Although it’s easy to compare 18 Bronzemen to The 36 Chambers of Shaolin for its structure and themes, it’s not necessarily a comparison that does either film any favors. As noted in the booklet that comes along with the Cinematic Vengeance boxset, written by James Oliver, 18 Bronzemen came out two years prior to the Lau Kar Leung cornerstone classic and that’s a fact that should be remembered. 

 

Thursday, March 10, 2022

A Short, Sharp…: Shock (1977) Review Update


For the record, there is already a review for the film Shock here on Blood Brothers. It just happens to be under the original US title, Beyond the Door II, and was written by Eric Reifschneider as a defense of the film. You’re welcome to read it at this LINK. The intention of this piece is to give a slightly new viewpoint on the film and address the latest Blu Ray from Arrow Video. 

 

What’s fascinating is that while Eric defended the final film from the iconic genre director Mario Bava, almost 12 years ago on this very site, it’s only now that Shock is finding its way onto the Arrow Video lineup. The label has made a statement to release damn near every film from the Italian auteur under their banner and they are getting damn close with the latest being this ghostly Italian spin on the haunted house film.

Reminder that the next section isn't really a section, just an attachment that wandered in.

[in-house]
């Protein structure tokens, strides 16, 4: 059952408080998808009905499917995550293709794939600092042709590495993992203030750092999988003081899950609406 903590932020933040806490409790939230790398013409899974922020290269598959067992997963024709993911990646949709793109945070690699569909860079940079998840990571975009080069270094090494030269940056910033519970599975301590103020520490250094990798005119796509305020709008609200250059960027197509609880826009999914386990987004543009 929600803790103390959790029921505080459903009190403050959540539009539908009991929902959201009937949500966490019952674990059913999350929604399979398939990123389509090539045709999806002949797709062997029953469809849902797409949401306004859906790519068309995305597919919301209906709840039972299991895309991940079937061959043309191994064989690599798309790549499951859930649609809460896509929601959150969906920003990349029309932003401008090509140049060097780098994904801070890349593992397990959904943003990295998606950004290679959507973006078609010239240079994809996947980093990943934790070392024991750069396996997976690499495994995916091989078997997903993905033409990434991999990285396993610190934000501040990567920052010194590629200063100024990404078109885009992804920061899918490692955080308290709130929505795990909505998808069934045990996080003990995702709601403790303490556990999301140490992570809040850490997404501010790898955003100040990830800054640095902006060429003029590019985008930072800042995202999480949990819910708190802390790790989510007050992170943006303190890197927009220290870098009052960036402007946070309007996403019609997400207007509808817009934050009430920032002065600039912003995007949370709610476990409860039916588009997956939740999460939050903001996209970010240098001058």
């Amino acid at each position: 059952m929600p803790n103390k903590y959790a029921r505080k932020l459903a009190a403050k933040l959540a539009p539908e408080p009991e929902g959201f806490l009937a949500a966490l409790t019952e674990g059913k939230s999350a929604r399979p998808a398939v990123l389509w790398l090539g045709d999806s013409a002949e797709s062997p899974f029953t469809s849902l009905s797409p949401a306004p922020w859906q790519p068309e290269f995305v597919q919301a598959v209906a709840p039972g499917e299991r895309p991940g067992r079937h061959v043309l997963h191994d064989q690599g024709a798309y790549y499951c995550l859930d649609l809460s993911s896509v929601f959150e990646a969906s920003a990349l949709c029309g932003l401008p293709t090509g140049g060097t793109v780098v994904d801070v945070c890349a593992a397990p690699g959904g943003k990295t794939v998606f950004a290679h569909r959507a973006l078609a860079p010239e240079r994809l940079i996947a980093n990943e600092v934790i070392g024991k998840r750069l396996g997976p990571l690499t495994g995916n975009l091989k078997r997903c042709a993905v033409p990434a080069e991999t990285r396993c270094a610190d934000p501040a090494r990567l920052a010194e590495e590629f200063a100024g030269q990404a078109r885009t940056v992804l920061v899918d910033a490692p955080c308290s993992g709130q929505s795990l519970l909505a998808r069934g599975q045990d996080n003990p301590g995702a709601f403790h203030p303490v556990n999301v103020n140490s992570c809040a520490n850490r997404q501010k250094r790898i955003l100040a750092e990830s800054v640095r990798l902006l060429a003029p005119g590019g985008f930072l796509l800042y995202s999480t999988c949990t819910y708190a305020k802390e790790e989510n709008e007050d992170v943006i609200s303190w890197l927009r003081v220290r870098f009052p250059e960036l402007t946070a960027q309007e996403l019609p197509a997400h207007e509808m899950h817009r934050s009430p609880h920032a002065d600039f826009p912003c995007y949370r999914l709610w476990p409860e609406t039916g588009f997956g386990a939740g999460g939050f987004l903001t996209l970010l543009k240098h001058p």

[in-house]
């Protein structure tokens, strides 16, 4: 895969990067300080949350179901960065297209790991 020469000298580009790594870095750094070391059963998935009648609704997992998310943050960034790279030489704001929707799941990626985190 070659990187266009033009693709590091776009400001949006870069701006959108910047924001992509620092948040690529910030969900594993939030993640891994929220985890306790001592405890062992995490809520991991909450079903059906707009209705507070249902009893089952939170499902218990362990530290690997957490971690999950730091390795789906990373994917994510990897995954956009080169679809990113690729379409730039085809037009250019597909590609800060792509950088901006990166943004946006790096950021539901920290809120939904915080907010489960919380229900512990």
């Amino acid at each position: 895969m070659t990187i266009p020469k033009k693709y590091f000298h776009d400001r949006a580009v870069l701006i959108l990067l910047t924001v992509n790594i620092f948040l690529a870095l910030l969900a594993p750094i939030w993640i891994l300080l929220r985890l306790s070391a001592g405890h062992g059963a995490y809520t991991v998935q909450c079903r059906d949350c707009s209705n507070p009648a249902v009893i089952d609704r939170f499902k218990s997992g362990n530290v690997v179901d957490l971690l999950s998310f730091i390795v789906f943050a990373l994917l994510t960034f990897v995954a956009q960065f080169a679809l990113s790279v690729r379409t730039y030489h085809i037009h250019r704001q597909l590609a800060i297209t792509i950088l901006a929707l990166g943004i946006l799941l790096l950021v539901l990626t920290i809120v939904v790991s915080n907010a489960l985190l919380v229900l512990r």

Upon this latest watch, a gorgeous new 2K restoration by Arrow Films that truly brings out Bava’s use of visuals and sound design in some impressive ways, it’s remarkable that this film gets as overlooked as it does. Even in the years since Eric originally posted his review here on Blood Brothers, Shock finds itself mostly falling between the cracks in discussions of Italian horror. 

 

Let the Lack of Games Begin: Deadly Games (1982) Review


Director: Scott Mansfield